Post photos of historical events or narrate incidents in history.

History of Celtic Symbols

The Fascinating History of Celtic Symbols Summarized Briefly

From dragons and spirals to the sacred tree of life and knot work, the intricately spectacular craft that is so distinctively Celtic calls out to the ancient spirits that lay sleeping deep within hearts. This article provides some interesting facts about these symbols.
Natasha Bantwal
Last Updated: Feb 8, 2018
Celtic symbols not only honor the spirit of the Irish, but also those of Welsh, Scottish, British, and anyone with Celtic ancestry. And even if you don't have any Celtic blood running through your veins, if you believe in that special spiritual connection that links you to all other living things on Earth and if you honor Mother nature, then your soul is definitely Celtic. Instinctively, you will be reminded of how each and every one of us is somehow eternally connected to the cosmos and to every other living thing.
A Brief History
However, understanding the symbols is no easy task. In general, there are two basic types of writings when it comes to symbolism. Firstly, there are those that are written by academics, which tend to be more accurate and factual in nature. Overall, this type of writing makes for a very dull and boring read and the general focus of the text is always on the past.
Then there are writers who write about the symbols keeping the masses in mind. These authors write about the modern-day, living tradition of the Celtic art. Their words are for those who believe in the mystical symbolism of this art and are inspired by it. However, such writers are more or less prone to abstract speculation and often include idealistic myths instead of putting in the whole truth.
When it comes to attributing a specific meaning to each symbol that exists, very little is known. Since the ancient Celts didn't have the habit of keeping written records, it is very difficult to ascertain today, the true meanings behind their symbols. Most of the meanings attributed to these symbols are just figments of the imagination and works of pure speculation, based solely on what scholars have learned about this culture.
There is no doubt at all that the Celt's did indeed love symbolism. The symbols are usually visual representations of many of the ancient Celtic customs and beliefs that date back to as early as 3000 BC. The ancient Celt's believed that these symbols had powerful and mystical powers that had the ability to ward off evil spirits. So, they used these symbols in everything, from their clothing and their jewelry to their weapons and their armor, and everything in between.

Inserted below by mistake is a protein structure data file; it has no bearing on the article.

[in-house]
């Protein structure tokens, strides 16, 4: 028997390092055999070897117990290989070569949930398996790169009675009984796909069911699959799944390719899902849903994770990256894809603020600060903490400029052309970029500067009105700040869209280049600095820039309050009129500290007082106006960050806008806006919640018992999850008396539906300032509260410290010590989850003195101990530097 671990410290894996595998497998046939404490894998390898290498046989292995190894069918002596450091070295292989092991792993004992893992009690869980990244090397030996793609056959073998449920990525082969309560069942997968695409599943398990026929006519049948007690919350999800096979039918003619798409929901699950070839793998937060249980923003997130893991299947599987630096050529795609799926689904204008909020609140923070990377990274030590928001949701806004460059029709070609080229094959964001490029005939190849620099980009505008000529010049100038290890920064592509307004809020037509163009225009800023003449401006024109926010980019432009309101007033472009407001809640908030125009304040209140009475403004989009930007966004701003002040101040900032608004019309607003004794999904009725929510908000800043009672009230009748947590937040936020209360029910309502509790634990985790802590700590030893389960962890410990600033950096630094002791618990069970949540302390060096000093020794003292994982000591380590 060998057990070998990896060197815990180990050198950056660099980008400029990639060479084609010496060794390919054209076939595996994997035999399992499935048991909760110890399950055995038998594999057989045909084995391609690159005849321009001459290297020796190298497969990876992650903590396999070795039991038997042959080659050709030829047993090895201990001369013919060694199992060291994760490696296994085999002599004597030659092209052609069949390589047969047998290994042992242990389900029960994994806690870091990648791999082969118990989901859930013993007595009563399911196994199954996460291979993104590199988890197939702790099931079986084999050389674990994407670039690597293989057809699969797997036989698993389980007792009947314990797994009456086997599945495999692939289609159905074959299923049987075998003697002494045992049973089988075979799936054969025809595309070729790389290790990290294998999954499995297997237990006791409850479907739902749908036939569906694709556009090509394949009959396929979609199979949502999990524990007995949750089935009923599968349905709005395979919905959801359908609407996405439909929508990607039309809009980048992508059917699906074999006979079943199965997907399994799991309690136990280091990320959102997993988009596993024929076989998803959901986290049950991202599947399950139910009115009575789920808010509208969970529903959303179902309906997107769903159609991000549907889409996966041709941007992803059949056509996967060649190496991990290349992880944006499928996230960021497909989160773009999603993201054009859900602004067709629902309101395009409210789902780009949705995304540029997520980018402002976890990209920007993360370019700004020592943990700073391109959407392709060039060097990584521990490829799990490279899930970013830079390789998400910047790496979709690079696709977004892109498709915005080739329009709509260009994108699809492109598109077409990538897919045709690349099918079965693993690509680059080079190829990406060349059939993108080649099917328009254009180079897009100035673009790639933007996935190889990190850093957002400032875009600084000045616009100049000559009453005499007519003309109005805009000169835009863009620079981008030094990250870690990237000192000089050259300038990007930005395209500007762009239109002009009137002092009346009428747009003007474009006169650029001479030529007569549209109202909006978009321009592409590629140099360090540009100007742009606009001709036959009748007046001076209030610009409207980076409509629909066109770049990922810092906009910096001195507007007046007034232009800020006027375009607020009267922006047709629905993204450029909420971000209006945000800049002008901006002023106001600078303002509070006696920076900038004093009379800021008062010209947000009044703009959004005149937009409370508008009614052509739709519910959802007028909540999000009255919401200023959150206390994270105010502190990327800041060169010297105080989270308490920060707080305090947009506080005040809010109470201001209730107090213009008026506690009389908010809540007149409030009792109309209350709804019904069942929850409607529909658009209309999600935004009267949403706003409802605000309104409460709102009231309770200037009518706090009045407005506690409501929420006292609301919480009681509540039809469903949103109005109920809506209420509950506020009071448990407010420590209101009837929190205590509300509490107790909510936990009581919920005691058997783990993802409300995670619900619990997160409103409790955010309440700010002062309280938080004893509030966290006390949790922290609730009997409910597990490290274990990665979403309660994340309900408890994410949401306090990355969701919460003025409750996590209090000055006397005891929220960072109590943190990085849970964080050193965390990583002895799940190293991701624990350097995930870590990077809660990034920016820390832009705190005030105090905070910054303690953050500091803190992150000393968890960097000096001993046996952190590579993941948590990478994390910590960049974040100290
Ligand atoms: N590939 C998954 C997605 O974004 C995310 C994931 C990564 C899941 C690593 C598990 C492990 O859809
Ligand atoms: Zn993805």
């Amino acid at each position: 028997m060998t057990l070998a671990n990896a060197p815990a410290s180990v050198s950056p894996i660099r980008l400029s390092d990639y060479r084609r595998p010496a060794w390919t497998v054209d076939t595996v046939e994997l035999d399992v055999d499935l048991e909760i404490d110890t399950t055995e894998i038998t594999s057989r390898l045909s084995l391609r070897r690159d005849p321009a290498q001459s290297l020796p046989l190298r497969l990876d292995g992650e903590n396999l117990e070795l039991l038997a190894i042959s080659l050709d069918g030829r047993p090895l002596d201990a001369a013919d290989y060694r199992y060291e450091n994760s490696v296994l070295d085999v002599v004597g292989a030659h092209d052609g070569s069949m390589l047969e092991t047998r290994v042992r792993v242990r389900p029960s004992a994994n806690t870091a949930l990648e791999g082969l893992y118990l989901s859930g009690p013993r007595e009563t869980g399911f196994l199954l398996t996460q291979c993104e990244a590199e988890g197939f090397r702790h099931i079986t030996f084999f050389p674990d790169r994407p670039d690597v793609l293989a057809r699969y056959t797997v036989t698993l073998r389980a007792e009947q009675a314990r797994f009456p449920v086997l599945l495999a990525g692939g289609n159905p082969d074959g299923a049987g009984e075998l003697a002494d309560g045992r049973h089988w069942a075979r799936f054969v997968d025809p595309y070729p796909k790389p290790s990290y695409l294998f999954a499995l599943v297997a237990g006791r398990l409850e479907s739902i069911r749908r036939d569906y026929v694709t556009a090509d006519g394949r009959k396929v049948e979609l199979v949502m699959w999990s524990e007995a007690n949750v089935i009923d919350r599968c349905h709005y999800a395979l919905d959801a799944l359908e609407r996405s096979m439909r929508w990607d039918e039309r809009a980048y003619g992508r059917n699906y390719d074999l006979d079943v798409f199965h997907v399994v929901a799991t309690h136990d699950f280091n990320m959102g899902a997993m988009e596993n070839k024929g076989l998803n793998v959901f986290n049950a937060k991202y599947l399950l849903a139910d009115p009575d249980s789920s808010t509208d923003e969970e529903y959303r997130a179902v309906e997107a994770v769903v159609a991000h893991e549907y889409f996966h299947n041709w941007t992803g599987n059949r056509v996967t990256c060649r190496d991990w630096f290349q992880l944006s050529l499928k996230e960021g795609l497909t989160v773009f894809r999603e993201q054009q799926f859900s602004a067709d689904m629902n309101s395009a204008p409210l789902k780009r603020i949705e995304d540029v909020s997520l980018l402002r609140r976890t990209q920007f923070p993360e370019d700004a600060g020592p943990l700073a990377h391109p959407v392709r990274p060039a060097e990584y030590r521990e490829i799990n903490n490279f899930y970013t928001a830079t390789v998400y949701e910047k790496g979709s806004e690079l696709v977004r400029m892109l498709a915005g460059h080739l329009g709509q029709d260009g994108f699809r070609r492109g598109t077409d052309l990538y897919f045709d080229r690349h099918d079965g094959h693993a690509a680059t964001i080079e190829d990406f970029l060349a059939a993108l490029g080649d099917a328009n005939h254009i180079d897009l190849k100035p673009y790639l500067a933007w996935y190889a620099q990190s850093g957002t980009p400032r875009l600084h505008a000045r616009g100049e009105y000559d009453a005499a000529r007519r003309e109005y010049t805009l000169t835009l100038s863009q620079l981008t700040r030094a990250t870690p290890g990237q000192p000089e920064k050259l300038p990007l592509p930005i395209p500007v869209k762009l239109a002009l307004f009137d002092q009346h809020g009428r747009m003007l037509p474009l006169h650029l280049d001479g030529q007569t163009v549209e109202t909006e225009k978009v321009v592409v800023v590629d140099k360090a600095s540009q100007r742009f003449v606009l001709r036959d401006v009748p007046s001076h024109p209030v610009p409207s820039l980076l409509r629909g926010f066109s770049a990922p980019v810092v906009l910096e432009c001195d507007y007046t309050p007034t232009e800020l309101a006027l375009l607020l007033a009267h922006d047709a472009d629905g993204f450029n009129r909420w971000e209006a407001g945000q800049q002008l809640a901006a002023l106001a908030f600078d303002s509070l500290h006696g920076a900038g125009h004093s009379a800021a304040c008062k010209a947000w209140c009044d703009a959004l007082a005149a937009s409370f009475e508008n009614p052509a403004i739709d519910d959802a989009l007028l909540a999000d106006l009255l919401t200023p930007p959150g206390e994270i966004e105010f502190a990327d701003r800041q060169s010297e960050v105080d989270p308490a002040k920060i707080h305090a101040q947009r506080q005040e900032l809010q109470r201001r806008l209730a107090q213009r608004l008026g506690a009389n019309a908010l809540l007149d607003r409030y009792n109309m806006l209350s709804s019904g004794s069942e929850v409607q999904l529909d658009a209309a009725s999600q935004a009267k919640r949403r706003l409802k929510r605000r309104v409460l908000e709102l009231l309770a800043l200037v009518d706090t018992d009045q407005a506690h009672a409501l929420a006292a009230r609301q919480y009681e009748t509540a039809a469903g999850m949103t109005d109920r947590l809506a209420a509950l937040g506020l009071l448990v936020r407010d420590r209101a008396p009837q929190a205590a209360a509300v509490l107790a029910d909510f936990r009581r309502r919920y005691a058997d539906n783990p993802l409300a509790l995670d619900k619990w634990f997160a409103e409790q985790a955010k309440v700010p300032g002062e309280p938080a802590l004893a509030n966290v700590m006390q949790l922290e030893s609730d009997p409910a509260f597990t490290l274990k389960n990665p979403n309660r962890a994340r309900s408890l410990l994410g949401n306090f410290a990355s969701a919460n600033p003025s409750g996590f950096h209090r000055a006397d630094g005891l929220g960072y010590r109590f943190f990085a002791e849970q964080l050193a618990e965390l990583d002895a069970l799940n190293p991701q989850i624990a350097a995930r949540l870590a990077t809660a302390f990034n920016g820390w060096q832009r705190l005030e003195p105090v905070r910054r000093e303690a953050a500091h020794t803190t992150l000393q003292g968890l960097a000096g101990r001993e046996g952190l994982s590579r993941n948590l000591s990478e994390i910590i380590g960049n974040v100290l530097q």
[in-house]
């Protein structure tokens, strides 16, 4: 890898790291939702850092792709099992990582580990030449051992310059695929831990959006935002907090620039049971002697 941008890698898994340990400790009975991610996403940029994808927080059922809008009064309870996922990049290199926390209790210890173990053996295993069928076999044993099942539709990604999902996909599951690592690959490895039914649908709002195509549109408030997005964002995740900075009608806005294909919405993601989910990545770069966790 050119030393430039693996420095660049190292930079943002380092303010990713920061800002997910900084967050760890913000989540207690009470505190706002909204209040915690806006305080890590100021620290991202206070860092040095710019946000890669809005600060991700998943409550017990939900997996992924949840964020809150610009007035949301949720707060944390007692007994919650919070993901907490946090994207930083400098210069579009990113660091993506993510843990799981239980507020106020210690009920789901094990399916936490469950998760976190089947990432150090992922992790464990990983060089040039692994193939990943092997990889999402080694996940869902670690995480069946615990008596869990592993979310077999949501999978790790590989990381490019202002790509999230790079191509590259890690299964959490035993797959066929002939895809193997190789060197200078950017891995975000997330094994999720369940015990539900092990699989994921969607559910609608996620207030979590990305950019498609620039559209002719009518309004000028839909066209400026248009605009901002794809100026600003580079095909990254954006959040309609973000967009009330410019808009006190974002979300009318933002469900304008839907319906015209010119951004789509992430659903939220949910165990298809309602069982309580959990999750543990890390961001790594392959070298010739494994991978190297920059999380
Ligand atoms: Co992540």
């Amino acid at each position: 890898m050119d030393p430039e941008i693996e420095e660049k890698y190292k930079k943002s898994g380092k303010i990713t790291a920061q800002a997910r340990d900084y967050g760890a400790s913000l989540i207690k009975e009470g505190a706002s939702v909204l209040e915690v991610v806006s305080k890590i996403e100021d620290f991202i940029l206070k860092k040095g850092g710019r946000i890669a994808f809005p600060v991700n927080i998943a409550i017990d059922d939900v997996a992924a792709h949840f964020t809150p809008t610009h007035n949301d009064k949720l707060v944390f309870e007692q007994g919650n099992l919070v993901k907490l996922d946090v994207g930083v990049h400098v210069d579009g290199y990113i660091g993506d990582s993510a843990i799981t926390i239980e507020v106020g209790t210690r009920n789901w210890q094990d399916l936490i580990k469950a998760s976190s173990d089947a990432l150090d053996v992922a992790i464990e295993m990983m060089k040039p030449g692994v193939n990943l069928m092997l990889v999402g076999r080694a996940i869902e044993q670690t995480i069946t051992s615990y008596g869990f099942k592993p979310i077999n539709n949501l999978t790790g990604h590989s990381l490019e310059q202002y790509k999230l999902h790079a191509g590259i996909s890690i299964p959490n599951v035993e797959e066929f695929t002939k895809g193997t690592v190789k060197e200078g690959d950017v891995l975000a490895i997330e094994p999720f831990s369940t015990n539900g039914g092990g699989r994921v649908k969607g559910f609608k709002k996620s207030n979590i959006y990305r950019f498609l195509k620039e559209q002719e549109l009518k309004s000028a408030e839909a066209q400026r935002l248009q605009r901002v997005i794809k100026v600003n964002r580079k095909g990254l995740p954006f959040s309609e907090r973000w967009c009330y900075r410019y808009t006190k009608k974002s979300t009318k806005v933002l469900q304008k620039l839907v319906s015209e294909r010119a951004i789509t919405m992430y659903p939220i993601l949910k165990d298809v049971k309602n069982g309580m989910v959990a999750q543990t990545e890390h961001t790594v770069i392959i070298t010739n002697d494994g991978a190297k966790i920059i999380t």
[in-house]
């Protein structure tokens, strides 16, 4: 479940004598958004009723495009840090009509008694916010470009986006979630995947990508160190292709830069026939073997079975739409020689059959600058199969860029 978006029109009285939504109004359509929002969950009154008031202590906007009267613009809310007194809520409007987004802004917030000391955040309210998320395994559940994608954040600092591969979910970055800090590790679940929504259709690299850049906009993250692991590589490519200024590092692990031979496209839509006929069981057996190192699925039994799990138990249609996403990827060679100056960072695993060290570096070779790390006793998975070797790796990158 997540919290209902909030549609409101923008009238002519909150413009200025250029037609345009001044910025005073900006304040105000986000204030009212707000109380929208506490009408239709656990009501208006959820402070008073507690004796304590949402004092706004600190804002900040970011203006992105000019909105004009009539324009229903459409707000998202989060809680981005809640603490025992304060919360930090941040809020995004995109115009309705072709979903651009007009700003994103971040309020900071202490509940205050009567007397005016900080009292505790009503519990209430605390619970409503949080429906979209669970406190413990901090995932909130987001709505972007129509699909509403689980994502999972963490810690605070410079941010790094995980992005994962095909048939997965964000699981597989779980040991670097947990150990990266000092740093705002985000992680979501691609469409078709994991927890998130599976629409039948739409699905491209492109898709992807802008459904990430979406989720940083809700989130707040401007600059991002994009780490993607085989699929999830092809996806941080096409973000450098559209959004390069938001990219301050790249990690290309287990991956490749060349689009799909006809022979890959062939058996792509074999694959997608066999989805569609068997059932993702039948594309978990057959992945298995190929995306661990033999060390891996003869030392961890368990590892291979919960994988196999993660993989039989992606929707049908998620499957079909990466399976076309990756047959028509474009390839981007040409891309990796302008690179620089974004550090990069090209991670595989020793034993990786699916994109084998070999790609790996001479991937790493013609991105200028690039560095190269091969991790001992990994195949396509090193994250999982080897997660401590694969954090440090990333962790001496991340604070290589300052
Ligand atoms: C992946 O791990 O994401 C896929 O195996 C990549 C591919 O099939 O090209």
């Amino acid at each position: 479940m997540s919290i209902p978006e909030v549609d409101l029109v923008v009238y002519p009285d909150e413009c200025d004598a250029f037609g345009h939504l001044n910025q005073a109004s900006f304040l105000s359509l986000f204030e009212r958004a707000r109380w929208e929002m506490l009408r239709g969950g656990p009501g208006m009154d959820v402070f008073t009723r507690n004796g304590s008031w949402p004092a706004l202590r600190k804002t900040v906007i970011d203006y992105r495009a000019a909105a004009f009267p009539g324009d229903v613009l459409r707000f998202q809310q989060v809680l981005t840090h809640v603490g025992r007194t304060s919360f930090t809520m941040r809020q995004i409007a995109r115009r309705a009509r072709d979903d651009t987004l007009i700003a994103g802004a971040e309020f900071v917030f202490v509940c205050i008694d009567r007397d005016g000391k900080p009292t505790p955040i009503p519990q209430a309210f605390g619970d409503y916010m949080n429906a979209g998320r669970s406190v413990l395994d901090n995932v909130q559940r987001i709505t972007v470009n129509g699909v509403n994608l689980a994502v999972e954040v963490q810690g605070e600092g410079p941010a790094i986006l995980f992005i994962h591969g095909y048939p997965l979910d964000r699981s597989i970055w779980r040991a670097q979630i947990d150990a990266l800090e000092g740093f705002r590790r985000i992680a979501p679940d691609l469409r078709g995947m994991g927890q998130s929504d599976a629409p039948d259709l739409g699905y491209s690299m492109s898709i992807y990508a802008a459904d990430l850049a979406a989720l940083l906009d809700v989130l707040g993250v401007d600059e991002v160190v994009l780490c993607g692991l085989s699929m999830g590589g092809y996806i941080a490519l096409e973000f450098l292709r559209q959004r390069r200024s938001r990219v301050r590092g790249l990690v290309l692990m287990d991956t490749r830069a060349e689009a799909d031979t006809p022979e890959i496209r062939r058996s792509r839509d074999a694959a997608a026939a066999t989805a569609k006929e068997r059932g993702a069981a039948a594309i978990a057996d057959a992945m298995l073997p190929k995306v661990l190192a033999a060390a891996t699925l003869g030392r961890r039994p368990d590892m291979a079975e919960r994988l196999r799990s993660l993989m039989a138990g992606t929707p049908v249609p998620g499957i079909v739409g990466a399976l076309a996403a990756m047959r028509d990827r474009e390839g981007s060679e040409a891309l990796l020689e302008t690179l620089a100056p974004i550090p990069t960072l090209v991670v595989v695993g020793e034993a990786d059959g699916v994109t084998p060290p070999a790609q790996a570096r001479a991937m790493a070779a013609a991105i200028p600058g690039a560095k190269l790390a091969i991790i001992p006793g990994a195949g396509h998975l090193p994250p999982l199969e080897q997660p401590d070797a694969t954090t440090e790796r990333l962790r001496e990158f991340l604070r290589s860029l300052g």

People from all over the world proudly display these symbols as the emblem of their ancestry and heritage. Many of these ancient people lived in areas that are known today, like many places in modern-day Europe. When envisioning Celtic designs and symbols, most people have certain fixed designs in mind. What most people think of as symbols are actually beautiful knot work designs that were once created by Irish Christian monks in their attempts to convert the pagan Celts over to Christianity.
Modern-day interpretation of Irish Celtic knot work symbols is derived mostly from illuminated manuscripts such as the Book of Kells, which was once compiled by these same Irish monks during the 6th and the 7th century. Although most of their ideas were influenced by the Coptic and Syrian art, they added their own ideas and special touches and turned it into their own distinctively Celtic art form. Even though there is significant evidence to prove that Celtic knots, spirals, and other love symbols were actually being created during the polytheistic times, there isn't much history to these designs and the only history available is from around 450 AD onward.
The best part about the mystical aura surrounding Celtic symbols is the basic belief that each and every design or shape holds a secret meaning that is waiting to be exposed and revealed.
Celtic knot
Celtic Style Weapon
Celtic jewelry pendant
Celtic Heart Knot